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Now That The Ladies Have Your Attention...

The US women's national soccer team beat Brazil in a World Cup quarterfinal on Sunday, in what was probably the most epic match in US soccer history, on par with last year's men's triumph over Algeria. The match encapsulated why I love this game: the drama of the last-gasp heroics, the fight back to overcome the opponents and the referee, the technical skill, and the emotional roller coaster. I defy anybody to watch that match from start to finish and not be moved in some way.

Of course, it also helped that the US won.

Things started very brightly, with Brazil conceding an own goal after just 2 minutes. The US held its lead for the rest of the half, despite some shaky midfield play, sloppy passing and Brazil continually beating US players to the ball. Early in the second half, the referee inserted herself into the narrative by allowing US midfielder Carli Lloyd to stay on the pitch, despite a blatant (and intentional) handball that should have seen her receive her second yellow card. The Brazilians' sense of injustice was sparked, but even they probably couldn't believe how the pendulum would swing back in their favor, highlighting how incompetence and bias are two completely separate things.

The pivotal moment of the match came in the 66th minute. Marta, the women's player of the year for the last five years, broke into the US box, and defender Rachel Buehler went shoulder-to-shoulder with her. Marta went down, and the ref gave a penalty. It was a contentious decision, and for me, didn't look like much of a foul, but I've seen softer ones given. But things got worse: the ref also decided it merited a straight red card for Buehler, reducing the US to 10 players.

Brazil's Cristiane stepped up to take the penalty kick, and US keeper Hope Solo, who one ESPN writer called "Brazil's kryptonite", made an outstanding save, diving to her left to paw the kick away. The damage appeared to have been contained -- but it was not to be. The ref again blew her whistle and ordered the penalty kick to be retaken. Since referees never have to explain themselves or their decisions (part of the reason any "respect" campaign is doomed to fail), it's not clear exactly why she did so. There was initial speculation that Solo moved off the goal line early, and FIFA gave this reason after the match, but that's not the case. A US player did enter the penalty box just before the kick was taken, which is an infringement, but one that is very rarely enforced. In any case, Marta took the rekick and slotted it home.

Despite the emotional blow, the US more than held its own with 10 women, and as the match progressed, its superior fitness showed as Brazil tired. The crowd also played a big role, as the injustice that had happened was as clear to them as to those of us watching at home. Their support for the US rose in volume and intensity, while they booed and whistled Marta every time she touched the ball, or went down with a feigned injury.

The US The game went into 30 minutes of extra time, and Marta again popped up 2 minutes in to score on a pretty fantastic finish that underlines her ability. But one problem: the player who made the cross for Marta was offside when she got the ball.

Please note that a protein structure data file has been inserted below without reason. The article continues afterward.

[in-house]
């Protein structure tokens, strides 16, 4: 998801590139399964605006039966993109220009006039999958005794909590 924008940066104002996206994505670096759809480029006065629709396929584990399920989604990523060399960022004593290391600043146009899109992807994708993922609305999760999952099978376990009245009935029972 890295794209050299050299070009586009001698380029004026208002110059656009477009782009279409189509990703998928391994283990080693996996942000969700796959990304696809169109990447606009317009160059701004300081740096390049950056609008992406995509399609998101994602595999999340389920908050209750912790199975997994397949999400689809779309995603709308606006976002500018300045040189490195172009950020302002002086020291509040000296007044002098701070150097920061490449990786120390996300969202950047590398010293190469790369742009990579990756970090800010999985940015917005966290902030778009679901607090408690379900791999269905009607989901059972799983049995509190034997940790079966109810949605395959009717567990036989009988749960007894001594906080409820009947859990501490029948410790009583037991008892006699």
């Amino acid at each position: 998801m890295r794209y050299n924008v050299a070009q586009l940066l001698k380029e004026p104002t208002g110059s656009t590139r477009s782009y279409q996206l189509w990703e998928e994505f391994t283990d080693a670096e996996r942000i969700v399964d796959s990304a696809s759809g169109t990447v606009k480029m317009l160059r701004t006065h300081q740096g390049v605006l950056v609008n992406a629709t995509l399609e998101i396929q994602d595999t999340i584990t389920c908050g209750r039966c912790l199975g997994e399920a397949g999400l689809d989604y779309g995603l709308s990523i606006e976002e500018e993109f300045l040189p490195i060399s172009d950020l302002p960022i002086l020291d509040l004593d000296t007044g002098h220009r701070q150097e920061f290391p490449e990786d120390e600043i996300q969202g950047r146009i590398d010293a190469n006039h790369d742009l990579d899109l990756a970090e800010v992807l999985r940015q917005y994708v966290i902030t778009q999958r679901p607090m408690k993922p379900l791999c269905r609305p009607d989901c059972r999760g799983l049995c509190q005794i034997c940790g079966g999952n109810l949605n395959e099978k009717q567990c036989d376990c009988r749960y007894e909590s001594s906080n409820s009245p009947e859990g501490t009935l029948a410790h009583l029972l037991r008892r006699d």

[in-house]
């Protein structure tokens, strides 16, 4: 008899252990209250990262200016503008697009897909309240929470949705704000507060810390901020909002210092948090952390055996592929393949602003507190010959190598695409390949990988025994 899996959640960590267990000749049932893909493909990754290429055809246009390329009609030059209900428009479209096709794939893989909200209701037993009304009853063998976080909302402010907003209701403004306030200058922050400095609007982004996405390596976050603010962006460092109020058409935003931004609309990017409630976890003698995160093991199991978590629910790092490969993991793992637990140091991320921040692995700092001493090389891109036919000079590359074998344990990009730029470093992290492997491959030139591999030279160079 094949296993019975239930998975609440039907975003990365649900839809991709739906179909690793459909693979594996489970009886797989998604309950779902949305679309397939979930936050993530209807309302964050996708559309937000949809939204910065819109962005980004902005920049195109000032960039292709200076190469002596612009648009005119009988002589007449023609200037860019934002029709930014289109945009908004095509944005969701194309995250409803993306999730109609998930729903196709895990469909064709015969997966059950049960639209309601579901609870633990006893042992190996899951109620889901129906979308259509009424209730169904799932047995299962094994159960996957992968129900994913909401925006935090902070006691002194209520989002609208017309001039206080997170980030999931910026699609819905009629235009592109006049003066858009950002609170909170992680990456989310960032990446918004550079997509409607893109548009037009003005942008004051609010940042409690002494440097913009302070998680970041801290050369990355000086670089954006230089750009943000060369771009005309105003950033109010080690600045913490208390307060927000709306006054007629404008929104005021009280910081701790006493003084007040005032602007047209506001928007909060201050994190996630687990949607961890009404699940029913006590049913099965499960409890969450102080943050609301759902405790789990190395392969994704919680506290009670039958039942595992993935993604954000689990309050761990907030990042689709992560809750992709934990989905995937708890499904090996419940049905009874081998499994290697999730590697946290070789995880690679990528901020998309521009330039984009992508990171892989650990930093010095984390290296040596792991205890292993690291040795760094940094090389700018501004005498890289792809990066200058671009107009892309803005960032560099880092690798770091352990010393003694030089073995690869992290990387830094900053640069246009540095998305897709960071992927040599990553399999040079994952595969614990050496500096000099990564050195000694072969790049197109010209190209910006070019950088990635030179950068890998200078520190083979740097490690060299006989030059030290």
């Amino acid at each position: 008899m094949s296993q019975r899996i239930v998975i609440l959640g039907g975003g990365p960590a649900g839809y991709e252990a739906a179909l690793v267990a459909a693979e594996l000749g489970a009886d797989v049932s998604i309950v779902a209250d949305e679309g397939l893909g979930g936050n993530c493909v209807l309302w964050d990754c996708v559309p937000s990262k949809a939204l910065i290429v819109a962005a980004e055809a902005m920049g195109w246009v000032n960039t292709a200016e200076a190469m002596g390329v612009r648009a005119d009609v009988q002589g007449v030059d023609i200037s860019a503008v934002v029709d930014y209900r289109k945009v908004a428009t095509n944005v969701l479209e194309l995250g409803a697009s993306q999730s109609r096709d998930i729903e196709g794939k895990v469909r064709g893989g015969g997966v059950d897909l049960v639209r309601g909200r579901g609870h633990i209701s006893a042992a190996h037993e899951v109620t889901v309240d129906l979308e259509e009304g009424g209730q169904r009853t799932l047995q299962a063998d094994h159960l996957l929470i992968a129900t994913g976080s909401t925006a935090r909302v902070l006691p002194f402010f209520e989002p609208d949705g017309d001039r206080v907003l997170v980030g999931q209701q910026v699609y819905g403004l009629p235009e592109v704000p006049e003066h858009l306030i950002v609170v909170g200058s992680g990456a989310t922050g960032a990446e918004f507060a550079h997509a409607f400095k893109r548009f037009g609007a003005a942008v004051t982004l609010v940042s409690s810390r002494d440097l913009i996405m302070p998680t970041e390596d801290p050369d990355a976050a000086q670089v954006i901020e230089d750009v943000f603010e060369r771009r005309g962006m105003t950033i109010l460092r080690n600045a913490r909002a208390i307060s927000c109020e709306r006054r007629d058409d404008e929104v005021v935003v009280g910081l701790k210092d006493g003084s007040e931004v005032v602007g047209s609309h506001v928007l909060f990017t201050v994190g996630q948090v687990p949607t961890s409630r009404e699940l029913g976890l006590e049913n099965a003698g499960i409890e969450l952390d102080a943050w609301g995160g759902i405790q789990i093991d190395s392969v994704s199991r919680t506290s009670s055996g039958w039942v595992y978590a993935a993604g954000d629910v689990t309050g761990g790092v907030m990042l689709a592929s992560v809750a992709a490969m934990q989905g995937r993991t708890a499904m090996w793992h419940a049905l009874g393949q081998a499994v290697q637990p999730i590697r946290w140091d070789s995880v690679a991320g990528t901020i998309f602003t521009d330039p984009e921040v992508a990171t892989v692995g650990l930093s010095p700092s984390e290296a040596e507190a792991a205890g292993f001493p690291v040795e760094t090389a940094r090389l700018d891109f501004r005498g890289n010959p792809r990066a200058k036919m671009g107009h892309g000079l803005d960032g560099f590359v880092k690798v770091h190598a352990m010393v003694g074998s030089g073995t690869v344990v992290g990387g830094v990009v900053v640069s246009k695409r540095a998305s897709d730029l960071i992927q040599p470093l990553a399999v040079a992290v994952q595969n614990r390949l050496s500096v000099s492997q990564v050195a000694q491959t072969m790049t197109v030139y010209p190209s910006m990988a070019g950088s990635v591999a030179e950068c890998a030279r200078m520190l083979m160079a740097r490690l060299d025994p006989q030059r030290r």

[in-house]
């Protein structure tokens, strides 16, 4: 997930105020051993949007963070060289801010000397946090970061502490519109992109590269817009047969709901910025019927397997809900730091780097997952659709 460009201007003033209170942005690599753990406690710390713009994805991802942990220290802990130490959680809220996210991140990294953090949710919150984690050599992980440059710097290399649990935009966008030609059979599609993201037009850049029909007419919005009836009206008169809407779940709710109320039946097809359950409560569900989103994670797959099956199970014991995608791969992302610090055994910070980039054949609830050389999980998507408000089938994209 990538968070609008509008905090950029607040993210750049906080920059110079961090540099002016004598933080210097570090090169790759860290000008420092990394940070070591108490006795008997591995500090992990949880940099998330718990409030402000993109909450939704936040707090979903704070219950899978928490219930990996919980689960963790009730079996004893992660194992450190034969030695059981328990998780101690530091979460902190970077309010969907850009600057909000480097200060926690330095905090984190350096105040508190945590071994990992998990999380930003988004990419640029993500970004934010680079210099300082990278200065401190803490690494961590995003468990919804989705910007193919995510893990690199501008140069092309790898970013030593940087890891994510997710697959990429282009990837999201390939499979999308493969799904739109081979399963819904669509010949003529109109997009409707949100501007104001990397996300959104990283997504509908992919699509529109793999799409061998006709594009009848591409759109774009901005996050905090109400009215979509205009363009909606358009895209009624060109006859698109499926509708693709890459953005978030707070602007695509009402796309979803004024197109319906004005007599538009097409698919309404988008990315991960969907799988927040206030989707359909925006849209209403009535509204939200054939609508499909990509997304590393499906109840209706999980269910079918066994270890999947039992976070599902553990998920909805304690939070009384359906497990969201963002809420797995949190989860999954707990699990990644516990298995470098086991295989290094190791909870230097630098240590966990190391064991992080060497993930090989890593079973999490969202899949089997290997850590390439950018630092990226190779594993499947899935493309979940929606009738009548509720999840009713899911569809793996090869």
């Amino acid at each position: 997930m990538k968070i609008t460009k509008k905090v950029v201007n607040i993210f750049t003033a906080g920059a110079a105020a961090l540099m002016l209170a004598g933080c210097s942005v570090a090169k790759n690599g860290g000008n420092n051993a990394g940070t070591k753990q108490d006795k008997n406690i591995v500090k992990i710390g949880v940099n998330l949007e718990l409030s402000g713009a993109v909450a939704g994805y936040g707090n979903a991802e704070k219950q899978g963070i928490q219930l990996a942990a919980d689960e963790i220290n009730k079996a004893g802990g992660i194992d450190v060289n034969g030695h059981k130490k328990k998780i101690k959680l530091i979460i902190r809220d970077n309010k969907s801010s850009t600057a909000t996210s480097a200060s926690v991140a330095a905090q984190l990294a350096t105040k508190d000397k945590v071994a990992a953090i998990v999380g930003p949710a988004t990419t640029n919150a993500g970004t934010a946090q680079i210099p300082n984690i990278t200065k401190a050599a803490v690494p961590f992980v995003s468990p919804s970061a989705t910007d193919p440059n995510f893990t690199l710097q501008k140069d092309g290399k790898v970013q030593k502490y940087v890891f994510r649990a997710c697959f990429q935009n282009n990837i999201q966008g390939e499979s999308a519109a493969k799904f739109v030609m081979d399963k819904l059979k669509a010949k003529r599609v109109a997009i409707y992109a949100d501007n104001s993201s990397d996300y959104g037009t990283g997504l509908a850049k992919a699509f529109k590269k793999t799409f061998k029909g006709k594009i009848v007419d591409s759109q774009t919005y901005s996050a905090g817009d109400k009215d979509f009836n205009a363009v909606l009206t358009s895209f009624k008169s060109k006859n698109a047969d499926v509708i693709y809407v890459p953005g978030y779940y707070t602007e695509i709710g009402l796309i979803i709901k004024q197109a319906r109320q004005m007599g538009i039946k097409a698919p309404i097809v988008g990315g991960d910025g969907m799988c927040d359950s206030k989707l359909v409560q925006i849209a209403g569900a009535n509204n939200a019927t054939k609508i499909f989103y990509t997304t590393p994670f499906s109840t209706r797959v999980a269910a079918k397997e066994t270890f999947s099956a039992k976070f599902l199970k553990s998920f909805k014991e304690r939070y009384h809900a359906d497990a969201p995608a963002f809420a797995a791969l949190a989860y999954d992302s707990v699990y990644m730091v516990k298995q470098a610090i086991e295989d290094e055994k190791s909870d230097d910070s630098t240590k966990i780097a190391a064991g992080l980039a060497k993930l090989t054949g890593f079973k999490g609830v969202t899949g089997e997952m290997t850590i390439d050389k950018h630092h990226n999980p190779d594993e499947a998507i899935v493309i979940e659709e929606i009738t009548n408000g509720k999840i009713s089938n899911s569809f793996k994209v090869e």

This went unnoticed, or ignored, by the assistant referee, and the goal stood. The skill of the Brazilians -- and Marta in particular -- aligned with the referee appeared to be too much for the US women to overcome. After they took the lead, Brazil's players turned their attention to time-wasting. While diving and faking injury is something that's much more common in the men's game than in the women's, the Brazilians showed they've been paying attention to their male counterparts.

Witness central defender Erika, who was taken off on a stretcher near the end of the match, after lying prone on the pitch for a couple of minutes:

I'm not sure what sort of stretchers they use in Germany, but I want to get one, because apparently they're magic. As soon as the stretcher crossed the goal line, Erika miraculously recovered, and tried to get back on the pitch. What made this game particularly special for me was the karmic payback this ruse received: the ref added on 3 minutes of injury time because of the antics, and two minutes in:

This was the last gasp of the last gasp, a smash-and-grab job of epic proportions. Megan Rapinoe, on the left wing, had wasted a lot of balls since coming on as a sub, while forward Abby Wambach had come in for some criticism because of her slow scoring start to the World Cup. But soccer is a fickle game, capable of changing everything in a single moment, and the two combined to take advantage. After this goal, it was clear the US would come out on top, despite the coin-toss nature of penalty shootouts. Brazil would be beaten, thanks to the deeply held American belief that nothing is insurmountable, that we control our own destiny.

The antics continued in the shootout: Brazil's goalkeeper came off her line early on every single US kick. She stopped Shannon Boxx's first attempt, but the veteran coolly slotted home the retake. Her cheating was irrelevant on the four other kicks as the US proved unstoppable. The win was assured after Solo again stopped a Brazilian penalty, saving the kick from Daiane -- the scorer of the own goal in the second minute -- and giving the remaining US penalty takers an undeniable boost in confidence.

Hope Solo wants you to jump on the bandwagon:

You don't want to disappoint her, do you? Watch her and her teammates destroy some cheese-eating surrender monkeys at 11am central today on ESPN and

I know Sailor is in.

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Except for those Brazilian bitches RT hopesolo Go ahead, jump on the bandwagon and let's do this together. One Nation, One World, One Team.less than a minute ago via TweetDeck Favorite Retweet Reply